Cobb was a new pitcher. He wasn’t necessarily going to straight heat to start hitters off. In 0-0 counts over those two seasons, he threw 611 sinkers, 491 curveballs, 155 splitters, and just 69 four-seam fastballs. He was keeping hitters off balance right from the get-go. Cobb went 21-12 with a 2.82 ERA, and maybe more importantly posted a 3.29 FIP and was worth 7.9 fWAR, over those two seasons. For Rays’ fans, this was Cobb Shangri-La.

It was also Alex Cobb 2.0.

Modern Cobb

Of course the aforementioned Tommy John surgery disrupted the 2015 and 2016 seasons, as the Rays had to go without Cobb for 16 months. Cobb returned to make five starts in September. He went 1-2 with an 8.59 ERA (5.60 FIP) and was a slight negative to the team (-0.8 WAR).

So far in 2017, the results have been a lot more promising. Cobb has gone 13.0 innings, allowing five earned while sporting an an 11:2 strikeout to walk ratio. As noted above, his ERA/xFIP have been nearly identical to his career-long rates.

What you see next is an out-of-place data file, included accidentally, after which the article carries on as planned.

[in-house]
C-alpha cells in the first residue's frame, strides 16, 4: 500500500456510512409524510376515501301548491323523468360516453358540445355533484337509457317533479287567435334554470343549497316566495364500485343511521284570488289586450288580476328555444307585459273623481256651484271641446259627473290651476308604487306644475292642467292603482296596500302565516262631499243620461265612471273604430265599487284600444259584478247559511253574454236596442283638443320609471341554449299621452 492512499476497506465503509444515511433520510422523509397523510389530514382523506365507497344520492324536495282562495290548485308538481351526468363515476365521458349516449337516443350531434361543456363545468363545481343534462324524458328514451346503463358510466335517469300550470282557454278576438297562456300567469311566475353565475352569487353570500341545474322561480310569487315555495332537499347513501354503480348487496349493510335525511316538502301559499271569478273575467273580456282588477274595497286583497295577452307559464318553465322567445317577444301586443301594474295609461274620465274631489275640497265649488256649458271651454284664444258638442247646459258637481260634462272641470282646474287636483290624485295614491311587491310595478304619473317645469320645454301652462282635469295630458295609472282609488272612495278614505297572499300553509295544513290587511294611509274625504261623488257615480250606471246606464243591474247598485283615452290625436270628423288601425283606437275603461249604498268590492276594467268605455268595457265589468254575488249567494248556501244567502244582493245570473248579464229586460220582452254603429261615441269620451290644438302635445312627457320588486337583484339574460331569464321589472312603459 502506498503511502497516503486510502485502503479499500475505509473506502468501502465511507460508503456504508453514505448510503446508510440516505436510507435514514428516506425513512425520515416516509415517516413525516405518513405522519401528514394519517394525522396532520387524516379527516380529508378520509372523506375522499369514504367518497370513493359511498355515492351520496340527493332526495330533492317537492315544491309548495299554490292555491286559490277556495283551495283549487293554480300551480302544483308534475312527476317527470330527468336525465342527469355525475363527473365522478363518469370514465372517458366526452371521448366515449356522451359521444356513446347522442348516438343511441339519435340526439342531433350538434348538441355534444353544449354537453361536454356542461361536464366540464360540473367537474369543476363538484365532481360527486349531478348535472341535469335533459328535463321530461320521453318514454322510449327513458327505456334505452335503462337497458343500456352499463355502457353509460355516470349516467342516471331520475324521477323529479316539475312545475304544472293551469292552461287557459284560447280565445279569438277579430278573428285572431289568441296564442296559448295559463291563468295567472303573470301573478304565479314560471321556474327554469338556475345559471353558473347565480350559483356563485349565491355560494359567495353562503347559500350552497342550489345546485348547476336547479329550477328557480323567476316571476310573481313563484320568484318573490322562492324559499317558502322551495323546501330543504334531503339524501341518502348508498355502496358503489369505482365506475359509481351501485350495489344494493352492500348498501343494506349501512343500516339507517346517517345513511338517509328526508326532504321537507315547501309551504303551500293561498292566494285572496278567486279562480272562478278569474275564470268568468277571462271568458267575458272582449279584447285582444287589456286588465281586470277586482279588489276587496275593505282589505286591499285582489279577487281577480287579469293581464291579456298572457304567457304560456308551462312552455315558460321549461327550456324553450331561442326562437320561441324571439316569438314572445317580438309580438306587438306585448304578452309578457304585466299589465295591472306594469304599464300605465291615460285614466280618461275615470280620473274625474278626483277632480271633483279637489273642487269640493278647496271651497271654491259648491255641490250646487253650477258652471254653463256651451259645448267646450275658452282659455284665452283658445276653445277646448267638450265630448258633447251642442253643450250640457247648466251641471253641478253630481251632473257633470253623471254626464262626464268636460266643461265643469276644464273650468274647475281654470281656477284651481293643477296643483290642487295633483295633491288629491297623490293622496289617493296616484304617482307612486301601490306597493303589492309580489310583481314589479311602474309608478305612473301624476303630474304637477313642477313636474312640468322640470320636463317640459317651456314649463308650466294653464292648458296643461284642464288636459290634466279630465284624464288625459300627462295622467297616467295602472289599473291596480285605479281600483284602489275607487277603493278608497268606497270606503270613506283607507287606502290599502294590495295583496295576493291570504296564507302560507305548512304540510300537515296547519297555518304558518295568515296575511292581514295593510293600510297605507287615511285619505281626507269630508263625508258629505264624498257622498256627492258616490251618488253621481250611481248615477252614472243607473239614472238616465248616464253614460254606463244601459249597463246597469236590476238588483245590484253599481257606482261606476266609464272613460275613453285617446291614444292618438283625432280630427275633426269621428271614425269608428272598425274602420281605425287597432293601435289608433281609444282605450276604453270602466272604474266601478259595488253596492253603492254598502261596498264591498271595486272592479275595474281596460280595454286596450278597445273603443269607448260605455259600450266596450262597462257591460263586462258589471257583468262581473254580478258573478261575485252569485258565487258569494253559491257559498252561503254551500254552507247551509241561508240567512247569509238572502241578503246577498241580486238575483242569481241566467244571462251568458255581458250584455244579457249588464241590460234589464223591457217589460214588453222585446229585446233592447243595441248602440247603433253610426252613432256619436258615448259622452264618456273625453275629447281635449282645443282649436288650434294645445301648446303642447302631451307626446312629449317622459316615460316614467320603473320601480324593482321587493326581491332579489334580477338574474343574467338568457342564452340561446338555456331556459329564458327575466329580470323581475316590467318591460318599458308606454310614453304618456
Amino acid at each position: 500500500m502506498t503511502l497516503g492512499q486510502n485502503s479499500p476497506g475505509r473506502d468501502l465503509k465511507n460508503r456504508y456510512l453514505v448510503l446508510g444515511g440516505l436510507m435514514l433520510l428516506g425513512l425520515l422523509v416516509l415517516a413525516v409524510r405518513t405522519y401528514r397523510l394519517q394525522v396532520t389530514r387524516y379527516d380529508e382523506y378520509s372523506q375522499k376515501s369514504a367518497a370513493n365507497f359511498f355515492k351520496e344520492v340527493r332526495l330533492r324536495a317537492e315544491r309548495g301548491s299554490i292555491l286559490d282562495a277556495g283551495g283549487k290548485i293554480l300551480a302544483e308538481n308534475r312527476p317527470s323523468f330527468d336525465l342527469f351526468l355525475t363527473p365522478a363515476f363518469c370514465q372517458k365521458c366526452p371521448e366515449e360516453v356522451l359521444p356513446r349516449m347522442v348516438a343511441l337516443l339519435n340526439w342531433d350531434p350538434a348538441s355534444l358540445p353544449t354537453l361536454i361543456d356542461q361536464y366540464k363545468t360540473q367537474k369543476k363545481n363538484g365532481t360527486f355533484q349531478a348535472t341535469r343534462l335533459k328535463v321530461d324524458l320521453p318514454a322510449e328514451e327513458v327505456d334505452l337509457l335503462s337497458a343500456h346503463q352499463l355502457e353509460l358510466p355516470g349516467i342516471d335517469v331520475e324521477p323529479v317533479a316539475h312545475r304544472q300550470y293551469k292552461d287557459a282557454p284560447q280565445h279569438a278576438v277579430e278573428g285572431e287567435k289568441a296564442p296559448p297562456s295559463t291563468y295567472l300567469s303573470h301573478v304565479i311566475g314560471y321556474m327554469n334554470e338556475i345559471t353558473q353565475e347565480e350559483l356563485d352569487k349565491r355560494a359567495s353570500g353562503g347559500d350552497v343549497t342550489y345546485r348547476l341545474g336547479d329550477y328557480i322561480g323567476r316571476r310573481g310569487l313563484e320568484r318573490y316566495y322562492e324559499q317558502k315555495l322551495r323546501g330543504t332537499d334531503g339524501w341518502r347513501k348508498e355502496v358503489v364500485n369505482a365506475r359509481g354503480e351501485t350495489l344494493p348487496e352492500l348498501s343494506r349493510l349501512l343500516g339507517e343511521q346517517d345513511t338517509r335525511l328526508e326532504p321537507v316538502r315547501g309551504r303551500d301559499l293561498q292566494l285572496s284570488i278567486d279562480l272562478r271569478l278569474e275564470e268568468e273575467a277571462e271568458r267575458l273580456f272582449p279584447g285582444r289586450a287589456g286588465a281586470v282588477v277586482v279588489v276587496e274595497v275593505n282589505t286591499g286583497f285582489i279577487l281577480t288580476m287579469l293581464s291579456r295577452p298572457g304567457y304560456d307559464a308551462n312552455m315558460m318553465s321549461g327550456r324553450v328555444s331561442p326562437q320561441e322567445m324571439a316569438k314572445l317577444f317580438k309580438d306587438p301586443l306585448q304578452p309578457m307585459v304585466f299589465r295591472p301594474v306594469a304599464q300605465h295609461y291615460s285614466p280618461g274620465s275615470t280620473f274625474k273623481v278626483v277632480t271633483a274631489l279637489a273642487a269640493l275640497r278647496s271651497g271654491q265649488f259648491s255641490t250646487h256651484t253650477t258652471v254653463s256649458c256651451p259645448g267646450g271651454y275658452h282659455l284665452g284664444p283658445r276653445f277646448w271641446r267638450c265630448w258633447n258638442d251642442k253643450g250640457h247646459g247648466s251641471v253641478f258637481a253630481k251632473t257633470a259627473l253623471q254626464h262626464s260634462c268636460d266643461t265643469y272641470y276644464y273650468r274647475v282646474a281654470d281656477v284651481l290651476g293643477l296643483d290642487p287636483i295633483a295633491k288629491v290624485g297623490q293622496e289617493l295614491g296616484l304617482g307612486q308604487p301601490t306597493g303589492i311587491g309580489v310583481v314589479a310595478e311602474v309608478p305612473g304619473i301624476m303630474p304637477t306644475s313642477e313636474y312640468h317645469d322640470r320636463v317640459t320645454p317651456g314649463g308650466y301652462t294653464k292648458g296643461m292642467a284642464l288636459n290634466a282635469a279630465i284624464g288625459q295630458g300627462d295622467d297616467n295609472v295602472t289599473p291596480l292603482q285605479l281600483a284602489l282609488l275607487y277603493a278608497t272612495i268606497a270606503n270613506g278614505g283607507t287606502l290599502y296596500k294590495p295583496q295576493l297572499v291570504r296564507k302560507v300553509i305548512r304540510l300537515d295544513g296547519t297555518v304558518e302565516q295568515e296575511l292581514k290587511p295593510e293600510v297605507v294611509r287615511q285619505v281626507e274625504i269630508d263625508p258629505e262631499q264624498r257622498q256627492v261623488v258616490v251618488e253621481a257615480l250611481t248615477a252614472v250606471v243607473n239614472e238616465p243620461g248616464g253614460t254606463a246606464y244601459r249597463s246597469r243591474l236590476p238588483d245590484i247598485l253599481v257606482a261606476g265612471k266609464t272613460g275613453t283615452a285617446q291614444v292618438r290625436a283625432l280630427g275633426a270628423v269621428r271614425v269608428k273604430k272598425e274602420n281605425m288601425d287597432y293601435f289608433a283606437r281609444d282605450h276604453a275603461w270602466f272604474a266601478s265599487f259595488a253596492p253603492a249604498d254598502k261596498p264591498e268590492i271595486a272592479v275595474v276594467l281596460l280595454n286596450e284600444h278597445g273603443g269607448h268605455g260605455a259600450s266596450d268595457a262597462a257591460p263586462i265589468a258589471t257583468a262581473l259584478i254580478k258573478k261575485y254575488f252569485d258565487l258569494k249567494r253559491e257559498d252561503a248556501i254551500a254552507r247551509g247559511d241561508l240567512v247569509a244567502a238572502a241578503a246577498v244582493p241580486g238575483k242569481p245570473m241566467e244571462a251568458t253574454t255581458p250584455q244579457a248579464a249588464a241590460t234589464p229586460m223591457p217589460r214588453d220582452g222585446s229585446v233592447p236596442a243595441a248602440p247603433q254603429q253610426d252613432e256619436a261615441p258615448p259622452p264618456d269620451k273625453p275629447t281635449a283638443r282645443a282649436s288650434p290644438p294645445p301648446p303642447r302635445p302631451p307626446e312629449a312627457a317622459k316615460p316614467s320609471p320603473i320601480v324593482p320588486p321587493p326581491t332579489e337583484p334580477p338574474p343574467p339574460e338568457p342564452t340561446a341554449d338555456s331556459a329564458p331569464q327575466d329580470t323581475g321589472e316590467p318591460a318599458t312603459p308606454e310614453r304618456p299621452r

Since Cobb has returned from TJ, he has noticeably relied on his split-change less. This makes sense, as the pitch is one that takes a while to regain after Tommy John surgery. As Marc Topkin noted in his Rays Journal from Monday:

Rays RHP Alex Cobb can be a tad stubborn, so it's no surprise that when he was told that the changeup is the last pitch to come back after recovery from Tommy John surgery, he thought it would be different for him.

Just a quick look at his pitch breakdown shows a large increase in reliance on his breaking pitches, while his offspeed (the split-change) usage has dropped off significantly.

That decline has been even sharper in his two 2017 starts, as he has struggled regaining the once-dominant form of his splitter. In two-strike counts, a time when he once went to the splitter reliably, Cobb has thrown the splitter just 22 percent of the time in his two 2017 starts. Instead, it has been the sinker and the curveball each getting over 30 percent usage. It is telling that Cobb doesn’t trust the split to put hitters away right now.